What happens when you get rid of minimum parking requirements in a downtown district while also adding 4,500 people to the downtown?
Many would suggest that adding so many people in a short time while removing parking minimums would be bad for businesses because parking spaces would be tougher to find. Fargo, ND provides a compelling case study showing that downtown businesses can thrive under these circumstances.
Fargo leaders wanted to see more development downtown and realized their parking requirements were creating a barrier for developers. So, they created a special zoning district in the downtown corridor and eliminated minimum parking requirements in that zone.
As Fargo leaders started putting more emphasis and investment downtown, North Dakota State University (NDSU) began locating several programs downtown including its architecture and business schools. In addition to the programs, a 104-unit mixed-use housing development, called Cityscapes, was built in the core of the downtown. These projects resulted in over 4,000 students and faculty living, working and studying downtown. This all happened in a relatively short time frame.
People everywhere complain about parking. However Fargo smoothly absorbed the influx of development into its downtown—which now is thriving. Sidewalk-level retail shops—including many legacy downtown businesses--are doing better than ever.
Multi-modal is key
When NDSU increased its presence downtown, the local bus service, Metro Area Transit (MATbus), increased service between downtown and campus (about 1 mile). A circulator route between campus and downtown provides 15-minute service and 7-minutes during peak ensuring students and faculty convenient and reliable travel between campus and downtown. This helped a great deal in reducing car trips and thus the need for additional parking.
This is a key and often overlooked insight. Parking, like any commodity, is about supply and demand. Too often, the focus is only on supply and not on demand. But, if demand for parking can be reduced, then the need to supply more parking is diminished.
In addition to MATbus upping their game, Fargo instituted a bike sharing program that has been a rousing success. Rousing might be an understatement actually. Fargo’s bike share program, Great Rides, totaled more than 143,000 rides in six months with 100 bikes available. Compare that to Minneapolis Nice Rides and Denver B-Cycle which did 100,000 rides each in a full year with 800 bikes in each city.
The Fargo-Moorhead metro has more than 25,000 college students and as Tracy Walvatne, owner of Josie’s Bakery in downtown Fargo pointed out to me, "Younger people are less inclined to drive. They are multi-modal.”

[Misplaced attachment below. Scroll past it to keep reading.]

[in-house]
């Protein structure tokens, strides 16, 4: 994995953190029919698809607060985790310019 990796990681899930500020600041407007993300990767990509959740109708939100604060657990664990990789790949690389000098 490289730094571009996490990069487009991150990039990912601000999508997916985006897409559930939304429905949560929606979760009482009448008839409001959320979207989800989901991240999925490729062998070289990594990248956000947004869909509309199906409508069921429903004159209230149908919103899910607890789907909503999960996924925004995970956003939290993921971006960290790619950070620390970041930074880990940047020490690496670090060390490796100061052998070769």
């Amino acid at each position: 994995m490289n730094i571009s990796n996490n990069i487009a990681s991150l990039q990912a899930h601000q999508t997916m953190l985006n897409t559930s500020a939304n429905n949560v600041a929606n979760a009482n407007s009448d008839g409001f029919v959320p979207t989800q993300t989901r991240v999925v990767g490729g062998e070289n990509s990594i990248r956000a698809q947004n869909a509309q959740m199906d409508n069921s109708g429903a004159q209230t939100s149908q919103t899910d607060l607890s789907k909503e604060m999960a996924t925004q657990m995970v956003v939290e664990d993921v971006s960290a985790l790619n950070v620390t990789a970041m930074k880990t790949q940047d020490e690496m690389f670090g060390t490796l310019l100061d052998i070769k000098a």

Effect on Businesses
A common argument against lifting minimum parking requirements: it impedes traffic into small businesses because it’s tougher to find nearby parking places. Fargo has seen no such thing. Downtown shops are thriving and storefronts do not stay vacant for very long.
Walvatne, the bakery owner, said that there is plenty of short-term and guest friendly parking downtown. She said a big challenge has been getting past the misperception that if you can’t see your final destination from your parking spot, it must be far away. “Those of us raised in the mall generation have that misperception."
However, in reality, when parking downtown, you are not parking further away from your final destination. Fargo created an overlay map visually comparing walking distances for parking downtown with the West Acres shopping mall.
Effect on Development
Eliminating minimum parking requirements has been very positive from a development standpoint. A number of flat surface lots have been developed into housing and mixed-use. This, of course, has two benefits. First, a building creates more value and tax revenue than a flat surface parking lot. Second, these developments bring more residents and their spending money downtown which is a boon for businesses.
The assessed value in the Renaissance Zone (which encompasses a portion of the downtown) was $190 million in 2003; it recently topped $600 million thanks to improvements and new development.
The success of downtown Fargo is undeniable and has been the subject of many flattering profiles. The downtown was recognized in 2009 as one of the country’s top 10 neighborhoods by the American Planning Association. Fargo Marathon organizers insisted on having their 30,000 participants start the race in the ambience of downtown. It has not disappointed. ESPN GameDay has been to Fargo multiple times. Initially, when they proposed to broadcast from Downtown Fargo, some fans were miffed, not able to comprehend why they wouldn’t host the show from the stadium where the Bison play, the Fargo Dome - a standard indoor arena surrounded by a sea of parking lots near the edge of the city. The iconic picture below and ESPN’s desire to return clearly demonstrates the wisdom of their decision.
While Fargo has been able to accommodate growth up to this point without significant investments in additional parking, many leaders are feeling they have reached a point where it would be beneficial to develop a parking structure to spur development of their remaining flat surface parking lots. So, there is a balance. Some parking is necessary. Nevertheless, the Fargo experience clearly demonstrates that robust growth and development can occur without mandating parking spaces.
It also shows that you don’t start with parking. You start with creating great places, developing more infill (which brings people and jobs) and improving transit and bikeability. Do that first, then worry about the parking. Unfortunately, far too many cities start with parking and get hung up.